At the heart of these new pickups was a new Chevy inline-six-cylinder engine, which soon earned names like “Cast Iron Wonder” and “Stovebolt” for its rugged design. First produced in late 1928, the new engine had a modern overhead-valve design. Inline-six-cylinder engines became a mainstay in Chevrolet cars and trucks for decades to come.
By the mid-1930s, half-ton pickups with factory-installed steel boxes became the lifeblood of the truck market, with brands like Mack, Studebaker, Reo and International Harvester competing with Chevy, GMC, Ford and Dodge.
1937 Chevrolet Half-Ton Pickup
In the mid-1930s, as the U.S. economy began to recover from the Great Depression, Chevrolet pushed for leadership in a reviving truck market with what were designed to be some of the strongest, most innovative models produced to that point.
For 1937, Chevrolet introduced new trucks with streamlined styling that many still consider to be the best designs of the era. The ’37 also featured a sturdier body and a larger and more powerful 78-hp engine, among other improvements. A 1937 Chevrolet half-ton pickup was sent on a 10,245-mile drive around the United States, monitored by the American Automobile Association (AAA). Carrying a 1,060-pound load, the truck averaged 20.74 mpg.
1947 Chevrolet Advance Design Half-Ton Pickup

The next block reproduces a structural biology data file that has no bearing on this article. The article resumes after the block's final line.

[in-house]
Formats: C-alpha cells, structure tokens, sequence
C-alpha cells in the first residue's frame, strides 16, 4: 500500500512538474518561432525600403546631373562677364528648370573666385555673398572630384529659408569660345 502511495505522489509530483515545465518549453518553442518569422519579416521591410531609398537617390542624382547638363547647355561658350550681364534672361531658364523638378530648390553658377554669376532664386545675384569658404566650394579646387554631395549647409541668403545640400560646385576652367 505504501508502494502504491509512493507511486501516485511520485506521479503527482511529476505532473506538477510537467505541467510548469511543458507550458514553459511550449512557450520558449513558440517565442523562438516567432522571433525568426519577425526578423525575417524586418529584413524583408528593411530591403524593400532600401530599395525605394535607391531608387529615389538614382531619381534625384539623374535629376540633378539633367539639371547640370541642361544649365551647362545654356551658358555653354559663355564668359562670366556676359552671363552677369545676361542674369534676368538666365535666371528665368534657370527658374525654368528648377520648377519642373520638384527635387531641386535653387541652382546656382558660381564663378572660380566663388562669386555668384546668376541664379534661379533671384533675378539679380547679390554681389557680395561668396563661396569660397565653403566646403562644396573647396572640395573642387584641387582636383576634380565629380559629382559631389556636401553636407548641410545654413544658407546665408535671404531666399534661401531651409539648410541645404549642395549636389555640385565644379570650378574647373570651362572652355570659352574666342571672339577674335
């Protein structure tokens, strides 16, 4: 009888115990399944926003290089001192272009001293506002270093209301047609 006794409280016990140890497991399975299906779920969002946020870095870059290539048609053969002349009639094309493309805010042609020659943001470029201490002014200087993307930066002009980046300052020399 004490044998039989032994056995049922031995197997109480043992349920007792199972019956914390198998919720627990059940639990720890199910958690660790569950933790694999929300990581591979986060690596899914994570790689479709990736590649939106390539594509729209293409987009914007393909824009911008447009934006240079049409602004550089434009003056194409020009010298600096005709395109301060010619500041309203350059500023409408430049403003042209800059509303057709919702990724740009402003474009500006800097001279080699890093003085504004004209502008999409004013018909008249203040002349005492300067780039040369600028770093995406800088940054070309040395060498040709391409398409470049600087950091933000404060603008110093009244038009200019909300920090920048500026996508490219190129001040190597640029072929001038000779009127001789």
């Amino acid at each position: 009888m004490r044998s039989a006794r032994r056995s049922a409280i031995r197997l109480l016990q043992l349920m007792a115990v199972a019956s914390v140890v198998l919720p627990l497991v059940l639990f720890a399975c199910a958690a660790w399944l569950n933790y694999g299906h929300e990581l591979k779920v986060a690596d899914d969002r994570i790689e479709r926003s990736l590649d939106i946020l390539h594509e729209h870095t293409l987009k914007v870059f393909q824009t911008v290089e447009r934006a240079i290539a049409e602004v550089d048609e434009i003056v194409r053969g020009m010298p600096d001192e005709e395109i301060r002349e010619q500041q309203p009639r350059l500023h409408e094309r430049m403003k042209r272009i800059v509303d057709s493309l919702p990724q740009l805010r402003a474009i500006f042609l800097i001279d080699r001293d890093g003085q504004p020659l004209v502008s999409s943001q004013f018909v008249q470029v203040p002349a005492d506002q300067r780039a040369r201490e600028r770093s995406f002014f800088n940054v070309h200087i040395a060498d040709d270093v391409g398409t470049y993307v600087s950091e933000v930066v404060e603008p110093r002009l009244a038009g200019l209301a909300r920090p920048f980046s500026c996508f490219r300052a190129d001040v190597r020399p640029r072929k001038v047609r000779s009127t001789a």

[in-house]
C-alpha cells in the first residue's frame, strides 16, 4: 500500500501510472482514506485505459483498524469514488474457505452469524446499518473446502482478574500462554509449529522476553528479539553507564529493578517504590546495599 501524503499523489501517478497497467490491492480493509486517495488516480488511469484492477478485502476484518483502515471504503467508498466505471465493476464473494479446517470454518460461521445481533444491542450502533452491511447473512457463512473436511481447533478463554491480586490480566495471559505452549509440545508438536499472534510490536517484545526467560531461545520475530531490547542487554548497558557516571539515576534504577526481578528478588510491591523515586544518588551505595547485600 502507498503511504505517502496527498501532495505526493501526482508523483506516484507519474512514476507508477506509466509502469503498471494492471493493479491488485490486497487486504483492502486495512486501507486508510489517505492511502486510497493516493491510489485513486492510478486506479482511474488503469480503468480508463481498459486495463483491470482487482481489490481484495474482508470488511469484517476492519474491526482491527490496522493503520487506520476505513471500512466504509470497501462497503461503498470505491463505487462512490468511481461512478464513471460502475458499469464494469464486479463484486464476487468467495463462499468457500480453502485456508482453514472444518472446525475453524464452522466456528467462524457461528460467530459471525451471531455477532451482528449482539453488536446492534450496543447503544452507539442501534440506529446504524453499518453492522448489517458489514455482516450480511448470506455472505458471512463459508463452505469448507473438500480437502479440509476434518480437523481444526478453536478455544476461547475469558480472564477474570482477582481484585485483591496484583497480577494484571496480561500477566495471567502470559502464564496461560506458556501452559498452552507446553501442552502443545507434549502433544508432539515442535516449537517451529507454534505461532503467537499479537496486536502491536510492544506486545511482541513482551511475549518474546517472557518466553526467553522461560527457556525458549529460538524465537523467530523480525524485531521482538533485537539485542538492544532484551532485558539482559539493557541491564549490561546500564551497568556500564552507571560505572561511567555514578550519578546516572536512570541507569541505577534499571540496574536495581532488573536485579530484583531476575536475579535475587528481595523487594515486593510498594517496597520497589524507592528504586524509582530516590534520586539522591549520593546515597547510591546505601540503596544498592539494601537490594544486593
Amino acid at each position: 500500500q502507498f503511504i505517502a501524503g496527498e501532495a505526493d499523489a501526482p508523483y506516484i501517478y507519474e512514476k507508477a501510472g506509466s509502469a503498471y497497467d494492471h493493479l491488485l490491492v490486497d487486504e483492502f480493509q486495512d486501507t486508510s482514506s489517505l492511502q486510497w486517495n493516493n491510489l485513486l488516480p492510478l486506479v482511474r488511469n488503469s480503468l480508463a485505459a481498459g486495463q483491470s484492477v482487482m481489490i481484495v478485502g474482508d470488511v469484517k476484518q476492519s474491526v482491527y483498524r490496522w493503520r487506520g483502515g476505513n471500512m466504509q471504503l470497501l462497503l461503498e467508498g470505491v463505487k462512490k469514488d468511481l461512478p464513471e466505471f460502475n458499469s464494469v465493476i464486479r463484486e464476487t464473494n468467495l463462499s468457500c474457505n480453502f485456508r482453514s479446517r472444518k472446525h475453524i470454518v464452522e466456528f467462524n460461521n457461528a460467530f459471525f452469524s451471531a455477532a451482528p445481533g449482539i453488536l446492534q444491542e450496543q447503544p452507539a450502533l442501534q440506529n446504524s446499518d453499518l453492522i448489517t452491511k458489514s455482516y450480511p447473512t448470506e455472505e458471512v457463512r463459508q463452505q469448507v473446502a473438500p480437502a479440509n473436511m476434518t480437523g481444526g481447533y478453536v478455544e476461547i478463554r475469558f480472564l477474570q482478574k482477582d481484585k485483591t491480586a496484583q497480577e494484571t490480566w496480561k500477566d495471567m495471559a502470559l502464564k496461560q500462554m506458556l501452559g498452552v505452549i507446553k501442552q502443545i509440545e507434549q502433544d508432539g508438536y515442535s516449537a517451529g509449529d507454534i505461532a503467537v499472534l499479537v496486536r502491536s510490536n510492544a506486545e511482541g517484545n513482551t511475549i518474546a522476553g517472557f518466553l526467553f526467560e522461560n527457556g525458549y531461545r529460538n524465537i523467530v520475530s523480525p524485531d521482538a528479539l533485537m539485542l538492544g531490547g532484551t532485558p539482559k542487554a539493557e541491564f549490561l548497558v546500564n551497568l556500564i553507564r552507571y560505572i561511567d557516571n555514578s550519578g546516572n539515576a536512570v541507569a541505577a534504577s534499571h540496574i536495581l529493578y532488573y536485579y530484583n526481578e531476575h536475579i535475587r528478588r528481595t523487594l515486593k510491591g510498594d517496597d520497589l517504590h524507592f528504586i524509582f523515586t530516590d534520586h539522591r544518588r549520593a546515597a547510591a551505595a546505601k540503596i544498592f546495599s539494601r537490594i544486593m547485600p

In early 1947, Chevrolet introduced its Advance Design trucks, the first completely redesigned GM vehicles to appear after World War II. Owners of earlier pickup models had asked for a roomier, more comfortable cab with improved visibility and a wider pickup box. They got it all.
Designers sought to make the truck’s styling clean and attractive. Headlamps were now set wide apart in the front fenders, and five horizontal bars made up the grille. The design was produced with few major changes from 1947 through 1953, and it continued with a new front appearance into early 1955.
During the Advance Design trucks’ run, there was a measurable shift among Chevrolet customers to trucks. Before WWII, the production ratio of the brand’s cars to trucks had been about 4 to 1. By 1950 – the year Chevrolet became the first brand to sell more than 2 million vehicles in a single year – the ratio of cars to trucks was closer to 2.5 to 1.
1955 Chevrolet Task Force Pickup
By the mid-1950s, the post-WWII boom was under way, and customers were looking for style and performance even in pickup trucks. In mid-1955, Chevrolet introduced the all-new Task Force trucks, which shared design language with the 1955 Bel Air, and also offered the new small-block Chevy V-8 as an option.